“[The trend] just seems to be exploding,” said Seth S. Martin, a Pollin cardiovascular prevention fellow at Johns Hopkins Hospit al in Baltimore. “With the widespread use now of smartphones, it’s a really exciting opportunity to help people live healthier lives.” [“...until research tells us we've been suggesting the wrong things.” Bob]
Read more on WTOP. The news story discusses accuracy and validity of apps, but I see no discussion of data security and whether such data might be intercepted or shared elsewhere – and with what consequences.
Contrast this with the UN and EU insistence on Privacy (both published this week)
Mass Surveillance of Personal Data by EU Member States and Its Compatibility with EU Law
by Sabrina I. Pacifici on November 29, 2013
Bigo, Didier and Carrera, Sergio and Hernanz, Nicholas and Jeandesboz, Julien and Parkin, Joanna and Ragazzi, Francesco Rossi and Scherrer, Amandine, Mass Surveillance of Personal Data by EU Member States and Its Compatibility with EU Law (November 6, 2013). Liberty and Security in Europe Papers No. 61. Available at SSRN.
“In the wake of the disclosures surrounding PRISM and other US surveillance programmes, this paper assesses the large-scale surveillance practices by a selection of EU member states: the UK, Sweden, France, Germany and the Netherlands. Given the large-scale nature of these practices, which represent a reconfiguration of traditional intelligence gathering, [Why would they think that? Bob] the paper contends that an analysis of European surveillance programmes cannot be reduced to a question of the balance between data protection versus national security, but has to be framed in terms of collective freedoms and democracy. It finds that four of the five EU member states selected for in-depth examination are engaging in some form of large-scale interception and surveillance of communication data, and identifies parallels and discrepancies between these programmes and the NSA-run operations. The paper argues that these programmes do not stand outside the realm of EU intervention but can be analysed from an EU law perspective via i) an understanding of national security in a democratic rule of law framework where fundamental human rights and judicial oversight constitute key norms; ii) the risks posed to the internal security of the Union as a whole as well as the privacy of EU citizens as data owners and iii) the potential spillover into the activities and responsibilities of EU agencies. The paper then presents a set of policy recommendations to the European Parliament.”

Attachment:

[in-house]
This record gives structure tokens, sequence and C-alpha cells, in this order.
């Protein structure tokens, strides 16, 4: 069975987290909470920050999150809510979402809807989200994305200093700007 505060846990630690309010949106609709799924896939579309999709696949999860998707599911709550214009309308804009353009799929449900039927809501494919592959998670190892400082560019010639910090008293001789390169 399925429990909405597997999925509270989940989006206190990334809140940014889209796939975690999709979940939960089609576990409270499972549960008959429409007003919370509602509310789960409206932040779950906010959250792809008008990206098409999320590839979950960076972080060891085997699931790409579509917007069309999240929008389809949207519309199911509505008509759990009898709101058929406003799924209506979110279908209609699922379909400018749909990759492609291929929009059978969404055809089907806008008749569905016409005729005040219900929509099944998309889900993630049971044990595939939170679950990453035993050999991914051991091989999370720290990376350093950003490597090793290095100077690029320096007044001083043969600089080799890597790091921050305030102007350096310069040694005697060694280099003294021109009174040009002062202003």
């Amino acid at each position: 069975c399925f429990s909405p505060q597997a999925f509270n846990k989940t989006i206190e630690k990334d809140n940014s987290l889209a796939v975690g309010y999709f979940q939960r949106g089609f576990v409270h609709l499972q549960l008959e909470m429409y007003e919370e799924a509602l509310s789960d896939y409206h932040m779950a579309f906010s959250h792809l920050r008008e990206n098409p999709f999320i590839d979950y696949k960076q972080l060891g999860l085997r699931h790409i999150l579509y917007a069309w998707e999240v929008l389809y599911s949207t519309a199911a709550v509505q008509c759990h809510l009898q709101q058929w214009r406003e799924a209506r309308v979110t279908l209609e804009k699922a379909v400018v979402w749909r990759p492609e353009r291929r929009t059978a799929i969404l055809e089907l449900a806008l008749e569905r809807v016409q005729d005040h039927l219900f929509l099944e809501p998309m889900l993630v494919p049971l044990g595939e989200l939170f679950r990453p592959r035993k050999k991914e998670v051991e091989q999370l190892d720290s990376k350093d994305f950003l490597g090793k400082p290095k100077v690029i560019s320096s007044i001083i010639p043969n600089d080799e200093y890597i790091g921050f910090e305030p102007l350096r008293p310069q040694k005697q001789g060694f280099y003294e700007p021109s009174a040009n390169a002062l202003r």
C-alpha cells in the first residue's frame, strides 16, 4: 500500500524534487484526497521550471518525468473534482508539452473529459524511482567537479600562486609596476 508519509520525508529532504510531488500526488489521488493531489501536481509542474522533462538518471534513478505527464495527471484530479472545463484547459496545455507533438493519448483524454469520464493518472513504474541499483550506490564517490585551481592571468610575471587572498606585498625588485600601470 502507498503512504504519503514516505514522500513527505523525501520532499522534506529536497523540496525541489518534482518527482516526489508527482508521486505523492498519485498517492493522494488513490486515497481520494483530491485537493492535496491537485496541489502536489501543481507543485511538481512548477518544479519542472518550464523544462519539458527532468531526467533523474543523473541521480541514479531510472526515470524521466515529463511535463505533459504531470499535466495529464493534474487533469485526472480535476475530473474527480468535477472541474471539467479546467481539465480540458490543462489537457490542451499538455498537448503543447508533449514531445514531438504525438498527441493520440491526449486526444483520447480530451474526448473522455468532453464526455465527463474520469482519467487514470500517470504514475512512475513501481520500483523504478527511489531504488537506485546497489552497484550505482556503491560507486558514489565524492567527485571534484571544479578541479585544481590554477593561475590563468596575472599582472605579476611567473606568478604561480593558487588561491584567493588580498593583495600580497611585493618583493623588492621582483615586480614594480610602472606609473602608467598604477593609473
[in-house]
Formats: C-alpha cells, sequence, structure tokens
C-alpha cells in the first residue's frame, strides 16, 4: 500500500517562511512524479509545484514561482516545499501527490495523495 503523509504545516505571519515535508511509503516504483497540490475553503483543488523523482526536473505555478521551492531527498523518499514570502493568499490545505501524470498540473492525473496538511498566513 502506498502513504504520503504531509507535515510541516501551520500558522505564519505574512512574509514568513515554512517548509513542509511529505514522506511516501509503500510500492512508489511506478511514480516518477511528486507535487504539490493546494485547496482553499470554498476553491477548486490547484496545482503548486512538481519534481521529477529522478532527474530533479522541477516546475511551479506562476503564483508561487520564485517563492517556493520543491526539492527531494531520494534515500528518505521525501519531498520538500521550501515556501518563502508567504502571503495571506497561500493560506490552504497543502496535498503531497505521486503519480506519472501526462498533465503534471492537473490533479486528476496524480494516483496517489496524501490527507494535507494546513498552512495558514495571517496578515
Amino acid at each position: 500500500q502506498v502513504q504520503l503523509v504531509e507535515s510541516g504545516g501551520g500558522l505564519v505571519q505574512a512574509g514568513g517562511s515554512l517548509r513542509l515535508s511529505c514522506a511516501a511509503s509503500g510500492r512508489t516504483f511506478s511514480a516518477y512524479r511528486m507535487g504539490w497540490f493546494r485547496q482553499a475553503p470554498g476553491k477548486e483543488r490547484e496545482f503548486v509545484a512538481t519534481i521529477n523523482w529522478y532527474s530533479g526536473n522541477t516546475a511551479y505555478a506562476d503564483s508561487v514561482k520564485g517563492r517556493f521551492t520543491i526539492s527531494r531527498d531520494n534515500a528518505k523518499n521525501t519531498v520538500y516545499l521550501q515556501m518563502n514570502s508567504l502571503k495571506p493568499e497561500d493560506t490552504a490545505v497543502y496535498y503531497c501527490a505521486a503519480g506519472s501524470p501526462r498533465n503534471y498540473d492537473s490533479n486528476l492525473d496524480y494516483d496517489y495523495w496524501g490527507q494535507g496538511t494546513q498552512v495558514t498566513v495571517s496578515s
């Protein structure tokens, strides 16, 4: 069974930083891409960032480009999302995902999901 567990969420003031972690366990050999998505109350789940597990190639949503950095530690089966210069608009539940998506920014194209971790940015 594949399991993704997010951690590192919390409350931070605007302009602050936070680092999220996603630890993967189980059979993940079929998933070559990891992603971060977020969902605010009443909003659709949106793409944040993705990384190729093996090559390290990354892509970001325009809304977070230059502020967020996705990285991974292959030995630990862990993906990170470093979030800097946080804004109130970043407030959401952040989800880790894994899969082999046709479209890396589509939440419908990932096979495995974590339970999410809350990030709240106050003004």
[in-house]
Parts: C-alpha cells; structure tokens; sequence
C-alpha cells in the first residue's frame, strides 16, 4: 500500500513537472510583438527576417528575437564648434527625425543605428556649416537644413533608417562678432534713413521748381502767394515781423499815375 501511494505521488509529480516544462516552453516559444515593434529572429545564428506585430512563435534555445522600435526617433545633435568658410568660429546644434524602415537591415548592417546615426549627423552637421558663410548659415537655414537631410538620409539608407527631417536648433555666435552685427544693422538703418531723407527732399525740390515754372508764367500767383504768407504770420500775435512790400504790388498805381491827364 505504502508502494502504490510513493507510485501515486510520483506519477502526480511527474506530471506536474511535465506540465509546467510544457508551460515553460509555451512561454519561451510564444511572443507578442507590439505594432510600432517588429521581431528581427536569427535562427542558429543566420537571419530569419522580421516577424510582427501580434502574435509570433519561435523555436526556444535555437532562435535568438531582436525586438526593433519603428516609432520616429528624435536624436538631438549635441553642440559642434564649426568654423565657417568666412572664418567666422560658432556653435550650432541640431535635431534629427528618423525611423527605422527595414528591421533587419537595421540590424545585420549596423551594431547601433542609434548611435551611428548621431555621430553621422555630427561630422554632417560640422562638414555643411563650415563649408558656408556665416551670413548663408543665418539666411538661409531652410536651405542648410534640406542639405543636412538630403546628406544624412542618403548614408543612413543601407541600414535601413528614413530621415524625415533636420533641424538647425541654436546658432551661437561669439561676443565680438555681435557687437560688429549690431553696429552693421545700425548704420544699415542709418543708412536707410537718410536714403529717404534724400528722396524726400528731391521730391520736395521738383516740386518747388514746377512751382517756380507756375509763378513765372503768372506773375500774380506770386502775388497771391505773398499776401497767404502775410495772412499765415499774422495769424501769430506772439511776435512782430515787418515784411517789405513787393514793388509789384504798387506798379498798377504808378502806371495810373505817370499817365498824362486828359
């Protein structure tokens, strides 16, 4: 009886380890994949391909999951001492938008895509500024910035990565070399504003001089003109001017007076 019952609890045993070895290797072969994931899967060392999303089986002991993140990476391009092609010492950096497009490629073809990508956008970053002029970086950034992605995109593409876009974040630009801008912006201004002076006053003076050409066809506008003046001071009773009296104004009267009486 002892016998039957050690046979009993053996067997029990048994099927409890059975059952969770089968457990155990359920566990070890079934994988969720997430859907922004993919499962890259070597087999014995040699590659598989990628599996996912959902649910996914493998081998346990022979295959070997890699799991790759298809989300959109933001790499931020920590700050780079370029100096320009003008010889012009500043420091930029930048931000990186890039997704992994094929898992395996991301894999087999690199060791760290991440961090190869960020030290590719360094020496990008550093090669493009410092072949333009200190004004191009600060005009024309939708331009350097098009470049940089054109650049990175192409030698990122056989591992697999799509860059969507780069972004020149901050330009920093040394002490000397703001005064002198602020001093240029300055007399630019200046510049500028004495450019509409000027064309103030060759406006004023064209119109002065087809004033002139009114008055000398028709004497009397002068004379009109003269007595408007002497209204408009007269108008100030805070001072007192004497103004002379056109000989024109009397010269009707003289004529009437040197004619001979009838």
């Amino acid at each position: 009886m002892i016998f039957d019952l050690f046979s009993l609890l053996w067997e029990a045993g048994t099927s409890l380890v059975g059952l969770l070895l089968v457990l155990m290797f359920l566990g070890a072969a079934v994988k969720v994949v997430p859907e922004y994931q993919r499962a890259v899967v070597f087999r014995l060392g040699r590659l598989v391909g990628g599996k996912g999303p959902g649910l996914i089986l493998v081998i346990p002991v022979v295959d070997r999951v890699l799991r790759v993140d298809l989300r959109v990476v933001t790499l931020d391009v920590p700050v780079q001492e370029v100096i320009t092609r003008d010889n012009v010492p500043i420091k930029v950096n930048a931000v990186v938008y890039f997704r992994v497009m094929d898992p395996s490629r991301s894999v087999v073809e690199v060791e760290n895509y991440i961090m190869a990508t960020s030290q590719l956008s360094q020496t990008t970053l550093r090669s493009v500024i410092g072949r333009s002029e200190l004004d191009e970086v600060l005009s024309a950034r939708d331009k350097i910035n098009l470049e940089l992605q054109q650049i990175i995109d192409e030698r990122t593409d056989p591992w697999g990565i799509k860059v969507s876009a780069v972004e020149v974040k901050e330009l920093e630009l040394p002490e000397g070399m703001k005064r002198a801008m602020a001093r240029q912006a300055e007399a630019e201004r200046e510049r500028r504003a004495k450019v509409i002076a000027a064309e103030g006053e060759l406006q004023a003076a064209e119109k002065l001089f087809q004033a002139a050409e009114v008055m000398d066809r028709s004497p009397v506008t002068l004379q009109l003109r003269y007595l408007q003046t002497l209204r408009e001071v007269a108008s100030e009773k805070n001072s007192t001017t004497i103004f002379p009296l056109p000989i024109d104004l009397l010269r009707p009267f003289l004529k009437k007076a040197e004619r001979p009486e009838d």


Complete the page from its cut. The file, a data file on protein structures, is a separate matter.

They use drones to smuggle drugs into the US, why not keep their friends supplied while they serve their terms? Perhaps they should put more emphasis on “Remote” piloting?
Drones used to try to smuggle contraband into jail
… Prison guards at the Calhoun state jail spotted a drone hovering over the prison yard and alerted police who began a search of the local area.
Inside a nearby car they found a six-rotor remote-controlled helicopter, between 1lb and 2lb of tobacco and several mobile phones.
Four people were arrested and could face up to 20 years in prison if found guilty of attempting to smuggle contraband into the prison.